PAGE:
5G NR has much lean reference signals and signaling overhead that translates directly to a better spectral efficient. The always-on broadcast signals are minimized. Common reference signals are replaced by UE-specific reference signals with improved feedback accuracy and less overhead.

The four main reference signals in NR are demodulation reference signal (DM-RS), phase-tracking reference signal (PTRS), sounding reference signal (SRS), and channel state information reference signal (CSI-RS). DM-RS is used to estimate the radio channel for demodulation. It is UE-specific, only transmitted on an as-needed basis, for example, the transmit interval could be long for low-speed user, while short for high-speed mobile users. PTRS is introduced to compensate UE-specific oscillator phase noise for mmWave. The SRS on uplink and CSI-RS on downlink are used to conduct CSI measurement for a scheduler and link adaptation. They will also be utilized for massive MIMO precoder design and beam management on uplink and downlink, respectively. It is expected 5G NR will improve spectral efficiency by at least 10% from those UE-specific reference signals.

5G NR also reduces signaling overhead by introducing a new RRC inactive state. Thus it can save control signaling by 15% and decrease signaling latency. It also replaces the always-on broadcast signals with on-demand system information.

This reduced signaling increases the system stability, particularly in an overloaded scenario (Yang et al. 2016). Thus, 5G NR is a more efficient, reliable, and robust communication means.

One Network for a Variety of Services

One operational network is a cost-efficient way to engineer, maintain, and operate radio networks from the perspective of capital and operational expense. The 5G wireless network can be used for eMBB, mMTC, and URLLC applications in a wide area radio access, D2D, V2X, and wireless backhaul use cases.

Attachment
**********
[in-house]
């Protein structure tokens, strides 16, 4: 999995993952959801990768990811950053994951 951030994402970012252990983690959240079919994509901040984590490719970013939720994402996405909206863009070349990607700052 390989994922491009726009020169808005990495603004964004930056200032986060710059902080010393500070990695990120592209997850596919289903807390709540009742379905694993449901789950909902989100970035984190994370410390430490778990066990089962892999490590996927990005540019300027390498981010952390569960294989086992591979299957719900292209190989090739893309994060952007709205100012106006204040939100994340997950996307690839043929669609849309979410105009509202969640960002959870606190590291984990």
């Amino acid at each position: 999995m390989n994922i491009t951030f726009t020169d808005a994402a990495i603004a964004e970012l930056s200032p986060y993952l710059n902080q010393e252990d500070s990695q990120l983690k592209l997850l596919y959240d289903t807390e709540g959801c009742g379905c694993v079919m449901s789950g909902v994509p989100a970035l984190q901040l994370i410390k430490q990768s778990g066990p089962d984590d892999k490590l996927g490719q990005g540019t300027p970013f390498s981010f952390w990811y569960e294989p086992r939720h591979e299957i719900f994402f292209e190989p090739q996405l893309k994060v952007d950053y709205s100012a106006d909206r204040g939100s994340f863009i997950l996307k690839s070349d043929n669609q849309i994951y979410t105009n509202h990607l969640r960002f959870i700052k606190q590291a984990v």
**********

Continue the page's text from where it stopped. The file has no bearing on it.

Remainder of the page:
Wireless networks are evolved toward both centralized resource sharing and distributed edge mobile computing. Artificial intelligence is introduced to enable self-organizing at radio accesses, software-defined networking, and network function virtualization at core networks to allow the network to be more dynamic and intelligent with service and content awareness.

5G wireless will be a combination of evolved LTE network with new radio access technologies targeting for wide bandwidth, expanded spectrum, enhanced mobile broadband, as well as mission critical connections. This access network with intelligence at both edge and cloud can serve entire communities and industries, supporting both Gigabit Society and the Internet of Everything.

Key Applications

5G wireless will support varieties of applications from ultra-broadband services, to mission critical applications, as well as massive Internet of Things. It will support above 100 MHz instantaneous bandwidth from hundreds of MHz to GHz radio frequency ranges. 5G will profoundly enrich our daily life.

Cross-References

References

  1. 3G3GPP TR 38.801, Study on New Radio (NR) Radio Access; Radio access architecture and interfaces, v.2.0.0, March 2017Google Scholar
  2. 3GPP TR 38.802, Study on NR; Physical layer, v.2.0.0, Mar 2017Google Scholar
  3. 3GPP TR 38.803, Study on NR; RF and Co-existing,v.2.0.0,Mar 2017Google Scholar
  4. 3GPP TR 38.804, Study on NR; Radio interface, v2.0.0, Mar 2017Google Scholar
  5. 3GPP TS 38.201-36.215, 3GPP, Technical specification group, Radio access networks; NR; Physical Layers; Release 15, Aug 2017Google Scholar
  6. Ericsson (2017) 5G new radio, designing for the future. Ericsson Technology Review #7Google Scholar
  7. Verizon (2017) State of the IoT market – 2017. http://www.verizon.com
  8. Yang, J, Song, L, Koeppe, A (2016) LTE field performance for IoT applications. In: Proceedings of VTC, 18 SeptGoogle Scholar

Copyright information

© Springer Nature Switzerland AG 2018

Authors and Affiliations

  1. 1.Verizon CommunicationsWalnut CreekUSA

Section editors and affiliations

  • Rahim Tafazolli
  • Rose Hu

There are no affiliations available